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The Magic That is Bartolo Colon

The Magic That is Bartolo Colon Denis Poroy/Getty Images

There is a saying among baseball lovers, that whenever you go to (or watch) a ball game you could see something that has never been done before. Sometimes this saying feels like an excuse for avid fans to keep watching a blow out game all the way through to the end. Other times you can be a witness to history, as many Mets fans did last night that was watching on television or in person in San Diego.

First thing is first – how many times have you jumped out of your seat for a home run in the first week of May? You can probably count them on one hand, once or twice for a bomb from your favorite player or a walk-off in extra innings. But I challenge you to find something that has ever brought more genuine, child-like joy to such a wide range of people involved with a baseball team. From the absolutely giddy players vacating the dugout, to Gary Cohen’s voice cracks, to the fans and even reporters going absolutely nuts on Twitter for hours it was one of the coolest nights in sports that I have ever experienced.

Not any player can elicit this kind of reaction during the twenty-ninth game of the season. But with that being said, there have been even less players who have captured the hearts of a fan base the way that Bartolo Colon has. For two plus seasons the spectacle of Bartolo Colon grabbing a bat and stepping into the batter’s box has been nothing short of magical. From huge swings and misses with his helmet falling off, to him barely making contact or his extra base power he showed off in St. Louis last year, everything he does prompts an eruption from the crowd.

There was an inkling that Colon’s hitting had reached a new level this year. In his last start against Atlanta at home, Colon roped a line drive down the left field line that hooked foul. But even with all the success that he has found with the bat, a home run was truly never considered a possibility. If it was ever mentioned it was prefaced with, “imagine if…” or “what would you do if…” but anyone who now says they thought it could or would happen is kidding themselves.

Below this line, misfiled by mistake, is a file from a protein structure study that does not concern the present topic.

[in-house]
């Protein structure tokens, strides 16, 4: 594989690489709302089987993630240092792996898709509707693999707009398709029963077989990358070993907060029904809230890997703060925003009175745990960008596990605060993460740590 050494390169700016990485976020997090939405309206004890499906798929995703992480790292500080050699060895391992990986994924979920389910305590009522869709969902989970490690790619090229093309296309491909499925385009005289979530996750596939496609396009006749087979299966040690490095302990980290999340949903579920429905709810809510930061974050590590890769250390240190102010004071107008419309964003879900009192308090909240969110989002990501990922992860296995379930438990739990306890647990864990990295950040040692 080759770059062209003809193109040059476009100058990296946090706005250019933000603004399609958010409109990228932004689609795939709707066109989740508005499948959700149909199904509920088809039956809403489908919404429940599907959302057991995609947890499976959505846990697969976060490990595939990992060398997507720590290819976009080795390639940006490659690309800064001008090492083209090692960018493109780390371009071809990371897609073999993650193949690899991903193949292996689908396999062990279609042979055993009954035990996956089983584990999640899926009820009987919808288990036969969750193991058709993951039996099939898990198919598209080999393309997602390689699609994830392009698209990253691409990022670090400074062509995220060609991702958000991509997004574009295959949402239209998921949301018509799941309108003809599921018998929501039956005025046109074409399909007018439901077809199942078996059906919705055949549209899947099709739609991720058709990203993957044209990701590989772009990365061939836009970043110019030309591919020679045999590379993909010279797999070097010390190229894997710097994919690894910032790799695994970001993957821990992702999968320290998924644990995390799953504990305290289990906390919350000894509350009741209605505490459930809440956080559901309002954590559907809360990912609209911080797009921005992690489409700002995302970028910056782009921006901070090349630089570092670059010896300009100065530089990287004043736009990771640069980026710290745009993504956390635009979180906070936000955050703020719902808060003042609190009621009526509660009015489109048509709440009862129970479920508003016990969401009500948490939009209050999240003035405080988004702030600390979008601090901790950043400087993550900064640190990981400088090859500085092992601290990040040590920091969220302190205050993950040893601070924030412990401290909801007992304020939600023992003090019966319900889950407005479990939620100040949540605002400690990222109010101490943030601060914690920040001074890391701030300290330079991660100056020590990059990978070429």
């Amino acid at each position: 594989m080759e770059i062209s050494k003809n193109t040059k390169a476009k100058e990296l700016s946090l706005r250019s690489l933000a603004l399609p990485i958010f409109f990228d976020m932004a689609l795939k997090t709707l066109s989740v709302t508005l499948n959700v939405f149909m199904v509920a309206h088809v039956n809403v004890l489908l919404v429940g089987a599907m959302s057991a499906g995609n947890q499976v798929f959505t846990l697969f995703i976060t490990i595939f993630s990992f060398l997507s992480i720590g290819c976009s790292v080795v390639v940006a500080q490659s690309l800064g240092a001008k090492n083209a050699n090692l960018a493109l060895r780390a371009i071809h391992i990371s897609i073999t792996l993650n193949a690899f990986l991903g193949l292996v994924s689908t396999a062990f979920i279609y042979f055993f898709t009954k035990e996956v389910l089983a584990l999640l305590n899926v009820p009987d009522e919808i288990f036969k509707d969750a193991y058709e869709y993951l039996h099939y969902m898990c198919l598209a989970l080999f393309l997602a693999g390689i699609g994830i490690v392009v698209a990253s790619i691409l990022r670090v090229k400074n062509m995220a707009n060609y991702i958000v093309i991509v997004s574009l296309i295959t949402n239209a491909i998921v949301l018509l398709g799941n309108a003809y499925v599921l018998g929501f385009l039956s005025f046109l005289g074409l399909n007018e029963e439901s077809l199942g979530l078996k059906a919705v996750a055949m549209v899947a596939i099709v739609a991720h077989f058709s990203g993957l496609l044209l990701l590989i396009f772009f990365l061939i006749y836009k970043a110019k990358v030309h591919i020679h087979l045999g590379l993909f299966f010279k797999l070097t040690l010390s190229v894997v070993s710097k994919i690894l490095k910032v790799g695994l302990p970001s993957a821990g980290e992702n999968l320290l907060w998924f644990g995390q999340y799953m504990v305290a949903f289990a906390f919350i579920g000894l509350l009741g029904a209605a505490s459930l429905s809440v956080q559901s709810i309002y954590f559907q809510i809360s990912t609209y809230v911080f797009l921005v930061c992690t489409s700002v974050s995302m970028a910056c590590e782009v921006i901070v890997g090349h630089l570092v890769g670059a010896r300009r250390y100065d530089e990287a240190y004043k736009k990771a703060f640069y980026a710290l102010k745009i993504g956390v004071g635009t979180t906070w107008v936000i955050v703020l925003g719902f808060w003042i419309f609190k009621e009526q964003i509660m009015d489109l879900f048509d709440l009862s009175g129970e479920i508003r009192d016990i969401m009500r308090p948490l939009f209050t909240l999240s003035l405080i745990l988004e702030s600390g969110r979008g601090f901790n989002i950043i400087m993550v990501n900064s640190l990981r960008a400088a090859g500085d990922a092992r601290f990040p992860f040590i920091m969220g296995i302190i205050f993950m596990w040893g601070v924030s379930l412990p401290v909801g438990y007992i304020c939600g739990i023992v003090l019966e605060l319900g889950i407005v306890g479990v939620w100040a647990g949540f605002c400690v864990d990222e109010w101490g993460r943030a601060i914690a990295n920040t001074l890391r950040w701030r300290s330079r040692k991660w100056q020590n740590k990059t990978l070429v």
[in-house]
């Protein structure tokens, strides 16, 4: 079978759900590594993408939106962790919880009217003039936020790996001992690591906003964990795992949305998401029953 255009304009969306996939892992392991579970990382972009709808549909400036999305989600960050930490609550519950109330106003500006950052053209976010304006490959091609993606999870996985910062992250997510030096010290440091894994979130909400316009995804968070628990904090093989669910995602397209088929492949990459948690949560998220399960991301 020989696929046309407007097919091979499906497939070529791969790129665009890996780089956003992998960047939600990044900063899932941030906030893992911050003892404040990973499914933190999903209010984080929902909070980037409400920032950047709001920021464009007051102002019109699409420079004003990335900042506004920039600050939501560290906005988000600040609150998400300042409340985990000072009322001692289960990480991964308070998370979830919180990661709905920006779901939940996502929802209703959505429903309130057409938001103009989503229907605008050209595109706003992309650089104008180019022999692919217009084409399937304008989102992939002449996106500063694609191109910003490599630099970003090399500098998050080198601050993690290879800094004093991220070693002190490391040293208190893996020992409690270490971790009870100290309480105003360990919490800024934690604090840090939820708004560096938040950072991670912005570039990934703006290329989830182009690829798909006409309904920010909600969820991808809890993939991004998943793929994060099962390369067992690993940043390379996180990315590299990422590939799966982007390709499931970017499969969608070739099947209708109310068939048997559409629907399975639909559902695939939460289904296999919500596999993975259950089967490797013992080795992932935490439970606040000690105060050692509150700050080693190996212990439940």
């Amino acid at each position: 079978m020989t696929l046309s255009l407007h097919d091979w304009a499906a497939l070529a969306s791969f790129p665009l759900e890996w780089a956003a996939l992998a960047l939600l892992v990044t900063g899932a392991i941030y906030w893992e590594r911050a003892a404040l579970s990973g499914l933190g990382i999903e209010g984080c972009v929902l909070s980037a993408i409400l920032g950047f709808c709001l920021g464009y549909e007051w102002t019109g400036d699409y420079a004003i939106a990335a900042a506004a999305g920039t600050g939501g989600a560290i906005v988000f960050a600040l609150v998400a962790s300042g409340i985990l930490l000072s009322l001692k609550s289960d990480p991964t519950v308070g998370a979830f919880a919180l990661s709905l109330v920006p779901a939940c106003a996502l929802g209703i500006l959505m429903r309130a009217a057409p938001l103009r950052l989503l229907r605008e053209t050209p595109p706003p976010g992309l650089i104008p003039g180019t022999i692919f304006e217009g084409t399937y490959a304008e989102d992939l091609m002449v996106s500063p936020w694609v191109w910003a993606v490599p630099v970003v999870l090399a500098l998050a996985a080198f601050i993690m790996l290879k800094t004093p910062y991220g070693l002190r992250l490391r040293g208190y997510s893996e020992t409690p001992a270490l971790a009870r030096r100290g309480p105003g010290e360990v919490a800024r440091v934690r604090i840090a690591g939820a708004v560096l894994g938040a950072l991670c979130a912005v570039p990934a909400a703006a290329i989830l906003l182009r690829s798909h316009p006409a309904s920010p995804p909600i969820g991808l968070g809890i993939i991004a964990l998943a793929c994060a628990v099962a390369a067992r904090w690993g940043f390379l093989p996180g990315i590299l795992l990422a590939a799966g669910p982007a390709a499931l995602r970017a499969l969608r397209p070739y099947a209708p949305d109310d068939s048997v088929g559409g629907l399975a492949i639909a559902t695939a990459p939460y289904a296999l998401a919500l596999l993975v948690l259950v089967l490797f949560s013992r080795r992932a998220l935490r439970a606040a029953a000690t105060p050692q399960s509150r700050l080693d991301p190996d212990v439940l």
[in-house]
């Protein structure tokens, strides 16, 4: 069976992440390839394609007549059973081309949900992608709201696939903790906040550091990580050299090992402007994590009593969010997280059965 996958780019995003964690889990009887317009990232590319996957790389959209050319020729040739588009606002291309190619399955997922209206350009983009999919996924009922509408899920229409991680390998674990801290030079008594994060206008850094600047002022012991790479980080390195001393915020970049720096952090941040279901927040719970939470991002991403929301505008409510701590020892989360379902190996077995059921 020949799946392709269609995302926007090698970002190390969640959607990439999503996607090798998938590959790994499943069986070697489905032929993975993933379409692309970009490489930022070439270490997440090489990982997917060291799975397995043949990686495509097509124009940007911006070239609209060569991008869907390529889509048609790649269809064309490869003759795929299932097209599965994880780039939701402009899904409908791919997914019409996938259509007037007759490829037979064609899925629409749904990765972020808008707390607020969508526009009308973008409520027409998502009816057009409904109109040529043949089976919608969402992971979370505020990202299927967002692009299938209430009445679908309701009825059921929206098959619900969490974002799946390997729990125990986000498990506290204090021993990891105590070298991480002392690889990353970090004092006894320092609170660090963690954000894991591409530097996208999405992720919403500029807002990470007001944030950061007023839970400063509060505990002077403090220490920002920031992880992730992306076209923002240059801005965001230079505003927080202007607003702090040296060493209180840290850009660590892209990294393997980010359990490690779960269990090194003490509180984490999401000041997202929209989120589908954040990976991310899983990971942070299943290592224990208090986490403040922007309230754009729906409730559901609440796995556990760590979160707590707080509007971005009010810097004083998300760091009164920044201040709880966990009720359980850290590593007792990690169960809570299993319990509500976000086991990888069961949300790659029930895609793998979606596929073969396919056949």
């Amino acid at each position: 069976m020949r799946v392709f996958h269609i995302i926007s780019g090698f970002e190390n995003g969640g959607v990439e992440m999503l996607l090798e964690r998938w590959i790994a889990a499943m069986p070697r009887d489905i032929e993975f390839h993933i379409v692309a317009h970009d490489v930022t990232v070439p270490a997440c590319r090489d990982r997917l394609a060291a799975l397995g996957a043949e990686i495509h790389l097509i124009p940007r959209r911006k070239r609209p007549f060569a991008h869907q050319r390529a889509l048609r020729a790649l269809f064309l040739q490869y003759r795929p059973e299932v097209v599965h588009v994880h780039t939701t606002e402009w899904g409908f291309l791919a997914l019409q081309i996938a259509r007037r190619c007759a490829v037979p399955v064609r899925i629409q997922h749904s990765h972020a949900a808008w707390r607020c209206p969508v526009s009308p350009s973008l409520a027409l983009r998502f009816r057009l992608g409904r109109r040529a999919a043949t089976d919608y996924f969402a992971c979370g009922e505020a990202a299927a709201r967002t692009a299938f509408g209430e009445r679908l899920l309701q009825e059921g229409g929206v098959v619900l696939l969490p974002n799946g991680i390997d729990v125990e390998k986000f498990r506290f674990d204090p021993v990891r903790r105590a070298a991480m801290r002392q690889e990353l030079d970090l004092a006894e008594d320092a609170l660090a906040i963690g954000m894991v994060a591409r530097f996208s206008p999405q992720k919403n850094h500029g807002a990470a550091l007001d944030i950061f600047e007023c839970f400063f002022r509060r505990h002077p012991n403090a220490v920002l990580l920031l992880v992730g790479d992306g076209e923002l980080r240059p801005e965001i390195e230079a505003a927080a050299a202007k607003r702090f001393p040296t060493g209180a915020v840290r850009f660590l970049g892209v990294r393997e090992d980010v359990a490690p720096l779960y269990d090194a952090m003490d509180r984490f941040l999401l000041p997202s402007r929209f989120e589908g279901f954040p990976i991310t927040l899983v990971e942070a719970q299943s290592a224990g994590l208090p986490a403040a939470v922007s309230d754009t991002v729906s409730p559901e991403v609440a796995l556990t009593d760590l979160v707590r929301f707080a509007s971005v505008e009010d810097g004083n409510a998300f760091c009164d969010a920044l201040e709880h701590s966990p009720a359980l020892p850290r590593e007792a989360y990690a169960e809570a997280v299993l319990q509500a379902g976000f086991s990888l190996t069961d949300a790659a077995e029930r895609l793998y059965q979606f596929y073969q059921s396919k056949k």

It is really hard to describe the just how cool last night was, and to me you do not have to look any farther than Gary Cohen and Ron Darling. I cannot recall Gary Cohen ever reacting quite like that before. Yes, he has called a Mets no-hitter, heroic comebacks and division clinching games, but there was something a little different in his voice last night. Ron Darling said later on that it was one of only times he can remember that Gary stood up during a game. Gary Cohen called it one of the greatest moments in MLB history, which ok is probably hyperbolic but it was an extremely exciting moment and it was a historic happening. Colon last night became the oldest player ever to hit his first in the Major Leagues, quite a feat for an almost forty-three year old pitcher.

Most of all, what should be appreciated here is that yesterday was one of those things that was just cool and the reason why so many people around the world love sports. The emotion that a Bartolo Colon home run generated is something that could not be scripted or planned it was pure and real. Mets fans and other fans of the game have embraced Bartolo as a folk hero and his first home run just added to his lore. Long Live #BigSexy.

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